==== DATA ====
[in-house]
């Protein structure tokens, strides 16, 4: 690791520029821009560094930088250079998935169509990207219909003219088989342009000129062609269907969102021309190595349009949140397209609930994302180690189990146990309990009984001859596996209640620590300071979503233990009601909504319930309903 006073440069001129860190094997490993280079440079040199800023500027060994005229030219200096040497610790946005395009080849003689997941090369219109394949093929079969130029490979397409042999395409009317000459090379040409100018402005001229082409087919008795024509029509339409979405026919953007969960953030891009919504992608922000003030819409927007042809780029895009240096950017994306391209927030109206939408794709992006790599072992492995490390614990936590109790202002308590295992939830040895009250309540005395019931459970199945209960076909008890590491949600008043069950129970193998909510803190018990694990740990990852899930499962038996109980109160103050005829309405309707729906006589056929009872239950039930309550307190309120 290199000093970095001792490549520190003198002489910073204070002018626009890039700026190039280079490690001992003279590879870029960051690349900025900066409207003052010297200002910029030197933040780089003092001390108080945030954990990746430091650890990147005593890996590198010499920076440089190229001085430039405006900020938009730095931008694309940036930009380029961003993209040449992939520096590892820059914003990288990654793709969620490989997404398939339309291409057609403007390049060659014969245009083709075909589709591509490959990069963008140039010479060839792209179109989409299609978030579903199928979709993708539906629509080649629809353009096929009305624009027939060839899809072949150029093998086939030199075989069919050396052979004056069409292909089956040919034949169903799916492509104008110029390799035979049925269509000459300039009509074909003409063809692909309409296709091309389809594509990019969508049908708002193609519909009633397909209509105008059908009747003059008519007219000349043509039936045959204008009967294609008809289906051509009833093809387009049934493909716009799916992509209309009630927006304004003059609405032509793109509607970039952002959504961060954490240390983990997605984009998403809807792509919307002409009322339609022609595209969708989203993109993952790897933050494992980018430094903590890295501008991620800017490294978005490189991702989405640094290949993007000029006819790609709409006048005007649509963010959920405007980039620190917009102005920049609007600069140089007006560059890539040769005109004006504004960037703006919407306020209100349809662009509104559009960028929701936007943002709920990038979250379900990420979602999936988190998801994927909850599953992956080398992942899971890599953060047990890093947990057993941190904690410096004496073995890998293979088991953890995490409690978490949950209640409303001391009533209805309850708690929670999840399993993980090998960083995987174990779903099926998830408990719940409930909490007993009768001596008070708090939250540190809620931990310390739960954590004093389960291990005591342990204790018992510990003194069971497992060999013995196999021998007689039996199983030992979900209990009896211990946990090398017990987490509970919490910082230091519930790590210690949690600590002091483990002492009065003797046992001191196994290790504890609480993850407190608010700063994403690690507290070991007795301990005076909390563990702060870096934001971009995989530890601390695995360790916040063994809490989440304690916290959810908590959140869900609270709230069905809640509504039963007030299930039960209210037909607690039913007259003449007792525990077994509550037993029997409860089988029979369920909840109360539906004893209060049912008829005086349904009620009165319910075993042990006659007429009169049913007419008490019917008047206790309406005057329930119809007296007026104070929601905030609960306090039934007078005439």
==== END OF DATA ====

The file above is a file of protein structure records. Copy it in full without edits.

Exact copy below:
[in-house]
């Protein structure tokens, strides 16, 4: 690791520029821009560094930088250079998935169509990207219909003219088989342009000129062609269907969102021309190595349009949140397209609930994302180690189990146990309990009984001859596996209640620590300071979503233990009601909504319930309903 006073440069001129860190094997490993280079440079040199800023500027060994005229030219200096040497610790946005395009080849003689997941090369219109394949093929079969130029490979397409042999395409009317000459090379040409100018402005001229082409087919008795024509029509339409979405026919953007969960953030891009919504992608922000003030819409927007042809780029895009240096950017994306391209927030109206939408794709992006790599072992492995490390614990936590109790202002308590295992939830040895009250309540005395019931459970199945209960076909008890590491949600008043069950129970193998909510803190018990694990740990990852899930499962038996109980109160103050005829309405309707729906006589056929009872239950039930309550307190309120 290199000093970095001792490549520190003198002489910073204070002018626009890039700026190039280079490690001992003279590879870029960051690349900025900066409207003052010297200002910029030197933040780089003092001390108080945030954990990746430091650890990147005593890996590198010499920076440089190229001085430039405006900020938009730095931008694309940036930009380029961003993209040449992939520096590892820059914003990288990654793709969620490989997404398939339309291409057609403007390049060659014969245009083709075909589709591509490959990069963008140039010479060839792209179109989409299609978030579903199928979709993708539906629509080649629809353009096929009305624009027939060839899809072949150029093998086939030199075989069919050396052979004056069409292909089956040919034949169903799916492509104008110029390799035979049925269509000459300039009509074909003409063809692909309409296709091309389809594509990019969508049908708002193609519909009633397909209509105008059908009747003059008519007219000349043509039936045959204008009967294609008809289906051509009833093809387009049934493909716009799916992509209309009630927006304004003059609405032509793109509607970039952002959504961060954490240390983990997605984009998403809807792509919307002409009322339609022609595209969708989203993109993952790897933050494992980018430094903590890295501008991620800017490294978005490189991702989405640094290949993007000029006819790609709409006048005007649509963010959920405007980039620190917009102005920049609007600069140089007006560059890539040769005109004006504004960037703006919407306020209100349809662009509104559009960028929701936007943002709920990038979250379900990420979602999936988190998801994927909850599953992956080398992942899971890599953060047990890093947990057993941190904690410096004496073995890998293979088991953890995490409690978490949950209640409303001391009533209805309850708690929670999840399993993980090998960083995987174990779903099926998830408990719940409930909490007993009768001596008070708090939250540190809620931990310390739960954590004093389960291990005591342990204790018992510990003194069971497992060999013995196999021998007689039996199983030992979900209990009896211990946990090398017990987490509970919490910082230091519930790590210690949690600590002091483990002492009065003797046992001191196994290790504890609480993850407190608010700063994403690690507290070991007795301990005076909390563990702060870096934001971009995989530890601390695995360790916040063994809490989440304690916290959810908590959140869900609270709230069905809640509504039963007030299930039960209210037909607690039913007259003449007792525990077994509550037993029997409860089988029979369920909840109360539906004893209060049912008829005086349904009620009165319910075993042990006659007429009169049913007419008490019917008047206790309406005057329930119809007296007026104070929601905030609960306090039934007078005439």